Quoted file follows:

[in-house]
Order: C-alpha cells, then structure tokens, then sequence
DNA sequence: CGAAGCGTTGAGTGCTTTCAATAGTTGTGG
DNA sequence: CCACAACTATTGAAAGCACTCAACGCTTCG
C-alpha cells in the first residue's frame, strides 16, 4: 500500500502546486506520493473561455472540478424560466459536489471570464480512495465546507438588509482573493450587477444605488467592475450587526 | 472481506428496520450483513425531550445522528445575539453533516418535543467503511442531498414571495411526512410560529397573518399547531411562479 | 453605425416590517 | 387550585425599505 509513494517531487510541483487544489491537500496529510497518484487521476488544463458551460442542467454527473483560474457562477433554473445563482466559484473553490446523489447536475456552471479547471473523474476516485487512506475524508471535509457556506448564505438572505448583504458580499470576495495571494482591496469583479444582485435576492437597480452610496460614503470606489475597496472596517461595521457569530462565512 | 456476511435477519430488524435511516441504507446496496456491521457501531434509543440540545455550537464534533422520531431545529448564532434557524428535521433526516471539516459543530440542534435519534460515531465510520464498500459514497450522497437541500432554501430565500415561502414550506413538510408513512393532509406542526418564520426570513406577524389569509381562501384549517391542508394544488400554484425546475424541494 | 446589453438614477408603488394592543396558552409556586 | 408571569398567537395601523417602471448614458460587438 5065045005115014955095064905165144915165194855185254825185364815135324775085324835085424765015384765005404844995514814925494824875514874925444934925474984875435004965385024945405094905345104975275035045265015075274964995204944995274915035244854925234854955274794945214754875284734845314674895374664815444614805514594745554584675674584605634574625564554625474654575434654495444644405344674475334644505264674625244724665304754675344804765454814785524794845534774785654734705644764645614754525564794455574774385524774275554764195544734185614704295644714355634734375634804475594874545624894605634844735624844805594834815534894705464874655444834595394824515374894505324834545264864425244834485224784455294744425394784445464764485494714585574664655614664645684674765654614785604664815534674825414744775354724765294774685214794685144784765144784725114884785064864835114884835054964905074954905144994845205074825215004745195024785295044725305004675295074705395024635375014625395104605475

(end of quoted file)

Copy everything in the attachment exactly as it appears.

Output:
[in-house]
Order: C-alpha cells, then structure tokens, then sequence
DNA sequence: CGAAGCGTTGAGTGCTTTCAATAGTTGTGG
DNA sequence: CCACAACTATTGAAAGCACTCAACGCTTCG
C-alpha cells in the first residue's frame, strides 16, 4: 500500500502546486506520493473561455472540478424560466459536489471570464480512495465546507438588509482573493450587477444605488467592475450587526 | 472481506428496520450483513425531550445522528445575539453533516418535543467503511442531498414571495411526512410560529397573518399547531411562479 | 453605425416590517 | 387550585425599505 509513494517531487510541483487544489491537500496529510497518484487521476488544463458551460442542467454527473483560474457562477433554473445563482466559484473553490446523489447536475456552471479547471473523474476516485487512506475524508471535509457556506448564505438572505448583504458580499470576495495571494482591496469583479444582485435576492437597480452610496460614503470606489475597496472596517461595521457569530462565512 | 456476511435477519430488524435511516441504507446496496456491521457501531434509543440540545455550537464534533422520531431545529448564532434557524428535521433526516471539516459543530440542534435519534460515531465510520464498500459514497450522497437541500432554501430565500415561502414550506413538510408513512393532509406542526418564520426570513406577524389569509381562501384549517391542508394544488400554484425546475424541494 | 446589453438614477408603488394592543396558552409556586 | 408571569398567537395601523417602471448614458460587438 5065045005115014955095064905165144915165194855185254825185364815135324775085324835085424765015384765005404844995514814925494824875514874925444934925474984875435004965385024945405094905345104975275035045265015075274964995204944995274915035244854925234854955274794945214754875284734845314674895374664815444614805514594745554584675674584605634574625564554625474654575434654495444644405344674475334644505264674625244724665304754675344804765454814785524794845534774785654734705644764645614754525564794455574774385524774275554764195544734185614704295644714355634734375634804475594874545624894605634844735624844805594834815534894705464874655444834595394824515374894505324834545264864425244834485224784455294744425394784445464764485494714585574664655614664645684674765654614785604664815534674825414744775354724765294774685214794685144784765144784725114884785064864835114884835054964905074954905144994845205074825215004745195024785295044725305004675295074705395024635375014625395104605475